P.S. for the translation Google Translate (Bosnian-English) is adequate.
Matteo Ceschi and Jim Marshall‘s Rise and Fall multimedia art exhibition (with high-patronage of the Italian Embassy in Bosnia and Herzegovina) at Historical Museum of Bosnia and Herzegovina (Zmaja od Bosne 5, Sarajevo)
OPENING EVENT: TUESDAY 17 SEPTEMBER 2019, 7PM
Walls are absolutely central to the history, experience, interaction, culture and condition of humans. From ancient paintings on the walls of caves, to the Great Wall of China, to the Walls of Jericho, the Wailing Wall, and the Walls of Babylon, to the modern perspectives of the Berlin Wall, right-wing dreams of border walls, and contemporary graffiti, not least in the context of the internationally recognised works of Banksy and Blu, et al.
While walls can divide and exclude, they can also function as shared, inclusive, even sacred spaces. They can communicate cultural, historical and political events and experiences through fading signs, plaques, shrapnel marks, other more subtle features, and of course street art.
Urban environments, such as Milan and Sarajevo, speak through their walls, telling stories of often tumultuous change.
Jim Marshall and Matteo Ceschi’s photo project presents a dialogue between two different contexts and artists, reflecting the humour, the horror, the light and the darkness of the stories told by the walls of our cities. Stories of events and of empires, and indeed of walls as they rise and fall.
MATTEO CESCHI, Milanese street photographer, essayist and journalist, he writes for several magazines and has exhibited his shots in various locations. His latest book, Un’altra musica. L’america nella canzoni di protesta, was published in 2018 by Mimesis Edizioni. He is a member of f50/The International Photography Collective. His latest projects were in collaboration with f/50 fellows John Meehan, Steve Coleman, Keith Goldstein and Peter Barton and with the Italian fashion brand Lucio Costa. He received a honorable mention at the 2015 International Photography Awards. In 2016 he realized with colleague Jim Marshall KO.existence, a photographic project exhibited in Sarajevo and in 2017 in Milan (with high-patronage of the Italian Embassy in Bosnia and Herzegovina). In 2017 he was curator of an exhibition of historic photos entitled Unseen Sixties at ExpoWall gallery in Milan. In Spring 2017 he launched with creative designer Federico Ramponi remoteclicking, a new shooting language that exploits mobile technology. He was the author of the “making of” of artist and director Federico Garibaldi’s short film, Un filo tra cielo, terra e acqua, winner of the Silver Dolphin prize at the 2018 Cannes Corporate Media & TV Awards.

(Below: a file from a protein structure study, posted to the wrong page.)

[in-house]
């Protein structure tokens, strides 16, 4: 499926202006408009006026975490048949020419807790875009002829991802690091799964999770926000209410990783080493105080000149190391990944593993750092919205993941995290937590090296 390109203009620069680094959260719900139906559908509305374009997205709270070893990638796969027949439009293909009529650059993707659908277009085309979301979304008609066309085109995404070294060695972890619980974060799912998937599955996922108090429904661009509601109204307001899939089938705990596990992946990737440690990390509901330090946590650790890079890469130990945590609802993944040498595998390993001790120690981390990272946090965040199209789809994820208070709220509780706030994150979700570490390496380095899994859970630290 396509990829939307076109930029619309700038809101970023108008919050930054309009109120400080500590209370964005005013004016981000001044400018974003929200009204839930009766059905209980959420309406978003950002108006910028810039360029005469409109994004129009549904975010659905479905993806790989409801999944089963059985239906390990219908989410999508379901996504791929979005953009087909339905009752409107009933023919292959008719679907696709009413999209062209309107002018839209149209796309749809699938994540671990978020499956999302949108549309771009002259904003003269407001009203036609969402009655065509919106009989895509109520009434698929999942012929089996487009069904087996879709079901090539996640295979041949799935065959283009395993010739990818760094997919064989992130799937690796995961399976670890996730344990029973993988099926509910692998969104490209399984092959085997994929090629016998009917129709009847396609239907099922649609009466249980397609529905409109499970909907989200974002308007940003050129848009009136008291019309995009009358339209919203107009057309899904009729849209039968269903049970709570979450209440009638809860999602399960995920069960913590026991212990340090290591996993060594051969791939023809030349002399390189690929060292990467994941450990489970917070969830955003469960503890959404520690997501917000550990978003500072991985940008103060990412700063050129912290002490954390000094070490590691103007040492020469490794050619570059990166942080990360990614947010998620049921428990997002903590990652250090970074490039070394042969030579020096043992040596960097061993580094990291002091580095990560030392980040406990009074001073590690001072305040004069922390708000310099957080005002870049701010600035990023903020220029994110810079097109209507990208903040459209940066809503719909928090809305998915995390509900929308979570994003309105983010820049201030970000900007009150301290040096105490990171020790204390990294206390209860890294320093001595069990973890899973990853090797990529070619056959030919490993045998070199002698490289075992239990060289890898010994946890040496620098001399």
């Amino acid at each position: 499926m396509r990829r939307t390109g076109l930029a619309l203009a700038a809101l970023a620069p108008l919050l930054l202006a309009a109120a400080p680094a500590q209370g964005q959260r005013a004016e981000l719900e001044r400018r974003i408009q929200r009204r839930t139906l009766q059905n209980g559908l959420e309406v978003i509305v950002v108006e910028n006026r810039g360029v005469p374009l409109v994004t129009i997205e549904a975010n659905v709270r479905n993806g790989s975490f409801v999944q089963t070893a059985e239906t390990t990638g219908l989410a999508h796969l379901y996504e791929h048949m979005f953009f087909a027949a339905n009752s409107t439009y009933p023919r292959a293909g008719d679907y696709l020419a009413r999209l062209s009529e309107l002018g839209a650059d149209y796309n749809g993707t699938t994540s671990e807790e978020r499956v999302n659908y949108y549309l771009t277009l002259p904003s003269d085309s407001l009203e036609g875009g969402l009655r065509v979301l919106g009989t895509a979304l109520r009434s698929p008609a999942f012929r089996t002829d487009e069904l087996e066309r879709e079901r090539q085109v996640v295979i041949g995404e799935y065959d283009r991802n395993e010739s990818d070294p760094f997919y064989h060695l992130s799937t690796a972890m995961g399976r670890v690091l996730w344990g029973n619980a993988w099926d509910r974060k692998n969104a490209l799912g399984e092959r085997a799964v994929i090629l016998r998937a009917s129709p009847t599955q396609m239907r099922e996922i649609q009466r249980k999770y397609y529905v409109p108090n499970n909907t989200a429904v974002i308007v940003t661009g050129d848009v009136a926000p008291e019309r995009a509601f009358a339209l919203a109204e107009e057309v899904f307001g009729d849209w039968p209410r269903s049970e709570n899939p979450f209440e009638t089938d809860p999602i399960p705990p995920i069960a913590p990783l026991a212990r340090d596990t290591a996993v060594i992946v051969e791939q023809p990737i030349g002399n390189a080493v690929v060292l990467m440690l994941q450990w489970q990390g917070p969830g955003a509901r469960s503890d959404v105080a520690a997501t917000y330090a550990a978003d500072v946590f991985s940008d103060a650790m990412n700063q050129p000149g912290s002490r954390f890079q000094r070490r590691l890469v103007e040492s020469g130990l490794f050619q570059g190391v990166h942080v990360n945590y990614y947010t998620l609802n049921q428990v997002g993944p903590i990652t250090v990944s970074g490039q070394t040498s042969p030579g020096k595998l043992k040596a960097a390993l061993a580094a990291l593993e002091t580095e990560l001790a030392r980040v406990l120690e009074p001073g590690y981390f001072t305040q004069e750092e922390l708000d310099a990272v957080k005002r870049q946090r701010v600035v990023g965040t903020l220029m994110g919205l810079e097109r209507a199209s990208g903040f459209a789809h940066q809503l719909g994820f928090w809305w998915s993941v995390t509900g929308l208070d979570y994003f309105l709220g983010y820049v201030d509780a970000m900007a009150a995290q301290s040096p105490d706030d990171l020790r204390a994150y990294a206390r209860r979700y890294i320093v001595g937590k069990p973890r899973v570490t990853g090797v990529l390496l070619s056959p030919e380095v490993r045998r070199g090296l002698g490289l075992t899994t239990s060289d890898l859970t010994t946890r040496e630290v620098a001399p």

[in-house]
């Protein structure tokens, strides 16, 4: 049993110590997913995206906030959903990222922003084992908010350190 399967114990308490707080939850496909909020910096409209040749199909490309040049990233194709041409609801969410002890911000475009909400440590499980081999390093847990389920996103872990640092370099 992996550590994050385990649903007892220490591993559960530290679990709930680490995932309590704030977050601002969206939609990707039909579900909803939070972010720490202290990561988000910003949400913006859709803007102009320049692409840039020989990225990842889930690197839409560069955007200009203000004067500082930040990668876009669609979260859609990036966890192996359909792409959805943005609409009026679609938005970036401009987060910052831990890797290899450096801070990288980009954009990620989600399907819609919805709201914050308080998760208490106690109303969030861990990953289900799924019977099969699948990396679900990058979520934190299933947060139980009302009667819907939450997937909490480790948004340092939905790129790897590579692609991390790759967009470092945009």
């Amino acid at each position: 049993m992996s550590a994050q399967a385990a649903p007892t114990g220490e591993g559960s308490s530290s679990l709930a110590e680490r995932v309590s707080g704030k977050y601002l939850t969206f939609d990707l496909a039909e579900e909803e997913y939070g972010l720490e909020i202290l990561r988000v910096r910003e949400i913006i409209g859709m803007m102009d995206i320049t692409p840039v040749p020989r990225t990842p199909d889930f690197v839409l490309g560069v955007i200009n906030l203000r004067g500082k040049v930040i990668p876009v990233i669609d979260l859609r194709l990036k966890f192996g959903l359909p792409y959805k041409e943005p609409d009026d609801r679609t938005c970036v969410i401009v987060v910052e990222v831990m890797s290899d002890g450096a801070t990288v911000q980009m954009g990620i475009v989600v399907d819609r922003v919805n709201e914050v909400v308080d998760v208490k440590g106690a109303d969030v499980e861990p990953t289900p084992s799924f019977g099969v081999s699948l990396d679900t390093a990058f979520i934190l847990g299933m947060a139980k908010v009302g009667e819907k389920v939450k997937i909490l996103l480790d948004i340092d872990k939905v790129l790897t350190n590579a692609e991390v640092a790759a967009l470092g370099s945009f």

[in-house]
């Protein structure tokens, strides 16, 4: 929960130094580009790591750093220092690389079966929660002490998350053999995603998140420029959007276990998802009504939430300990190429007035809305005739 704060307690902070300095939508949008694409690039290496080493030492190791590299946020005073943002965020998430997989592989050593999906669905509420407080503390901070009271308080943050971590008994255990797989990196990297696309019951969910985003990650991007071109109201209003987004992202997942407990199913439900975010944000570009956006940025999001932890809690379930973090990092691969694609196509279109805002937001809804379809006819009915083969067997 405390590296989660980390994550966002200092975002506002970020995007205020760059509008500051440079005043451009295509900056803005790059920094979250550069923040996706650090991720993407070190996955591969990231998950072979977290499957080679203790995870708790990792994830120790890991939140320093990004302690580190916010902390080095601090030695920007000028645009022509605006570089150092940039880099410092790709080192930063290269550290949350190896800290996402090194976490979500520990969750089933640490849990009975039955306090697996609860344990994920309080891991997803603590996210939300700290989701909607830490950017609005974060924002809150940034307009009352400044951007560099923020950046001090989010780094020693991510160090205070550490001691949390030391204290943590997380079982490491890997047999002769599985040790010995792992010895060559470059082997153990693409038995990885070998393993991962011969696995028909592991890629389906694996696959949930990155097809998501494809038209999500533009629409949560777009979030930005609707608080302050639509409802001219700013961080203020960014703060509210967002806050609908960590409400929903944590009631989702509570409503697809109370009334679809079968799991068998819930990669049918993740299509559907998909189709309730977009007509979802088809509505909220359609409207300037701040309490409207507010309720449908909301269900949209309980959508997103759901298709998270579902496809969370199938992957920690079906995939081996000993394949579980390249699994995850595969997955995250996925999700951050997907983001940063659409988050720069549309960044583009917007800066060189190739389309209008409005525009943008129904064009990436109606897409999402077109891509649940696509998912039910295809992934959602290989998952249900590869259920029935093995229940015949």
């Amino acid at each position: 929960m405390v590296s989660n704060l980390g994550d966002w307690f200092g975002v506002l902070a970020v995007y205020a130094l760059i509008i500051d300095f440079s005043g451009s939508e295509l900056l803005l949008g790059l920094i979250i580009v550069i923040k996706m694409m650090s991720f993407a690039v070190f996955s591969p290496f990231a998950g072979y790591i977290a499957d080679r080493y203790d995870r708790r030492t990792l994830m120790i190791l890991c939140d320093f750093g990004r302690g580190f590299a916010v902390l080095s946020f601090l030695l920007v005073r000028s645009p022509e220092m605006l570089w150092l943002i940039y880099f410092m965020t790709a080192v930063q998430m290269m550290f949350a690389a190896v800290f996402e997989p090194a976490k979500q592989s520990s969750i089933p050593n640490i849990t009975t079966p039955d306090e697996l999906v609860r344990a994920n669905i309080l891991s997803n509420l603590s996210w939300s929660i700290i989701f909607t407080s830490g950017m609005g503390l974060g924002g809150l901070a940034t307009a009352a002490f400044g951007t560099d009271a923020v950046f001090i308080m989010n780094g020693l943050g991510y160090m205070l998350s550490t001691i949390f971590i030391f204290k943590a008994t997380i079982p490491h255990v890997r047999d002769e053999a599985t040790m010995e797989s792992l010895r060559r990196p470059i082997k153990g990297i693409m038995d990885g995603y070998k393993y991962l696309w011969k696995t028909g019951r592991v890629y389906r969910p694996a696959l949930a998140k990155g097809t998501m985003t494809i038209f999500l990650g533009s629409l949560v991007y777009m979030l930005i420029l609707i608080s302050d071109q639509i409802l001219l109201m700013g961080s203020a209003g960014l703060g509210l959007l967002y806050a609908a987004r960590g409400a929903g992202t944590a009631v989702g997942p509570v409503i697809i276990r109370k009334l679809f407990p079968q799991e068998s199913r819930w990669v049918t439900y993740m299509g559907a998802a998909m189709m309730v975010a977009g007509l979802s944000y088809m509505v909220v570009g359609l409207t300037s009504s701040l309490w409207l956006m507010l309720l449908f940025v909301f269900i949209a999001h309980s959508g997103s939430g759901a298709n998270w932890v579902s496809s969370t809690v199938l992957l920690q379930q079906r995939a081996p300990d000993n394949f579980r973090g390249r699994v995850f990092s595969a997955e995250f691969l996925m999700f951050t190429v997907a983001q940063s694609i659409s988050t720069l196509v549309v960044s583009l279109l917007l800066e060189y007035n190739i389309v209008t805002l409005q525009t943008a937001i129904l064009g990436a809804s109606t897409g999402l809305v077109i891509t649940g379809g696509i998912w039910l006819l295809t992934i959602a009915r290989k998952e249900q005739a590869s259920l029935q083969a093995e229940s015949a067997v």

After the Fall 2016 debut in Sarajevo “KO.existence” photo exhibition comes to Milan. OPENING: October 23, h 6:30 PM, Casa dei diritti, via De Amicis 10.
See the full SJJ 016 – Postcards from a Present in Progress reportage on FUJI X PASSION MAGAZINE.
I left for Sarajevo with the reports of a couple of friends and Giovanna Volpi’s essay Sarajevo Maybe, 1994 in my pocket. In the bag, I also had a couple of cameras: a FujiFilm X30 and a small Ricoh GX100. The program included a photo exhibition entitled ko.existence. *
Those few notions I lost once in town. There, other friends – professor Tatjana Sekulić and photographer Jim Marshall, my partner in the ko.existence exhibition organized by the Universities of Milan Bicocca, Sarajevo and East Sarajevo with the patronage of the Italian Embassy in Sarajevo – pinned on my notebook some names of places and sketches from the past.
But I was living the present.
And this Present was full of new inputs: it was almost unable to contain its stories. The Baščaršija, the Ottoman market district; the Faculty of Political Science; a Sunday marathon; the alleys, a covered shelter during the long siege (1992-1995) away from the shots of the snipers; the numerous and silent cemeteries that embrace the city from the hills. Every aspect of Sarajevo told me stories of a present in progress. Everyday life survived the war and committed to stopping the resurgence of nationalisms and waves of fundamentalisms.
In this present in progress citizens of Sarajevo do not seem tired to defend the urgent sense of coexistence.
My task, as a street photographer, was to record all these inputs and send them to you as series of postcards.
FREE DOWNLOAD SJJ 016 Postcards from a Present in Progress
* The title of the exhibition came from a suggestion of one of the directors of the Summer School: the original co.existence became ko.existence better tailored to the life of Western and Eastern metropolises. “Ko”, in the Bosnian language means “who?”, so the title is a pun implying a challenge to the viewers to rethink their notion of coexistence and avoid the danger of a social knock out.